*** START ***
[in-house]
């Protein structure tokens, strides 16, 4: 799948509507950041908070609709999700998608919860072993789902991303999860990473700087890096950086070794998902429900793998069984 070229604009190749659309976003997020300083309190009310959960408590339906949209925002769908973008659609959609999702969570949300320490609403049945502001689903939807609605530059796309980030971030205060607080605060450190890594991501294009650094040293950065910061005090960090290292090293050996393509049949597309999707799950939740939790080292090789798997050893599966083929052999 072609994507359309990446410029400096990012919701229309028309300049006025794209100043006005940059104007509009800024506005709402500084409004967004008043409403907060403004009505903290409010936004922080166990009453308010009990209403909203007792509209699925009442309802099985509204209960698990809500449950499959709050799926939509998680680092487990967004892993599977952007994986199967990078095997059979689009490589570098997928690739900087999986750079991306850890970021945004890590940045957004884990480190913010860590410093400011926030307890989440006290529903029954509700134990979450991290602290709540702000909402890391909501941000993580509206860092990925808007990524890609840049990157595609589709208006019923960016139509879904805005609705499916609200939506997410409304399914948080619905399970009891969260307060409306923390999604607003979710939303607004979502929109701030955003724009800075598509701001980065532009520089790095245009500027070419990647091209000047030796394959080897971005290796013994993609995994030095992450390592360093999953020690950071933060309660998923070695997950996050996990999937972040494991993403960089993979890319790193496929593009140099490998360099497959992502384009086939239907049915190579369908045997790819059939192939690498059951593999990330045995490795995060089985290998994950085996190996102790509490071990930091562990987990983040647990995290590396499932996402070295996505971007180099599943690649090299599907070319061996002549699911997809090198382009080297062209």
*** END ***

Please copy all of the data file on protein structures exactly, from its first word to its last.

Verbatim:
[in-house]
């Protein structure tokens, strides 16, 4: 799948509507950041908070609709999700998608919860072993789902991303999860990473700087890096950086070794998902429900793998069984 070229604009190749659309976003997020300083309190009310959960408590339906949209925002769908973008659609959609999702969570949300320490609403049945502001689903939807609605530059796309980030971030205060607080605060450190890594991501294009650094040293950065910061005090960090290292090293050996393509049949597309999707799950939740939790080292090789798997050893599966083929052999 072609994507359309990446410029400096990012919701229309028309300049006025794209100043006005940059104007509009800024506005709402500084409004967004008043409403907060403004009505903290409010936004922080166990009453308010009990209403909203007792509209699925009442309802099985509204209960698990809500449950499959709050799926939509998680680092487990967004892993599977952007994986199967990078095997059979689009490589570098997928690739900087999986750079991306850890970021945004890590940045957004884990480190913010860590410093400011926030307890989440006290529903029954509700134990979450991290602290709540702000909402890391909501941000993580509206860092990925808007990524890609840049990157595609589709208006019923960016139509879904805005609705499916609200939506997410409304399914948080619905399970009891969260307060409306923390999604607003979710939303607004979502929109701030955003724009800075598509701001980065532009520089790095245009500027070419990647091209000047030796394959080897971005290796013994993609995994030095992450390592360093999953020690950071933060309660998923070695997950996050996990999937972040494991993403960089993979890319790193496929593009140099490998360099497959992502384009086939239907049915190579369908045997790819059939192939690498059951593999990330045995490795995060089985290998994950085996190996102790509490071990930091562990987990983040647990995290590396499932996402070295996505971007180099599943690649090299599907070319061996002549699911997809090198382009080297062209």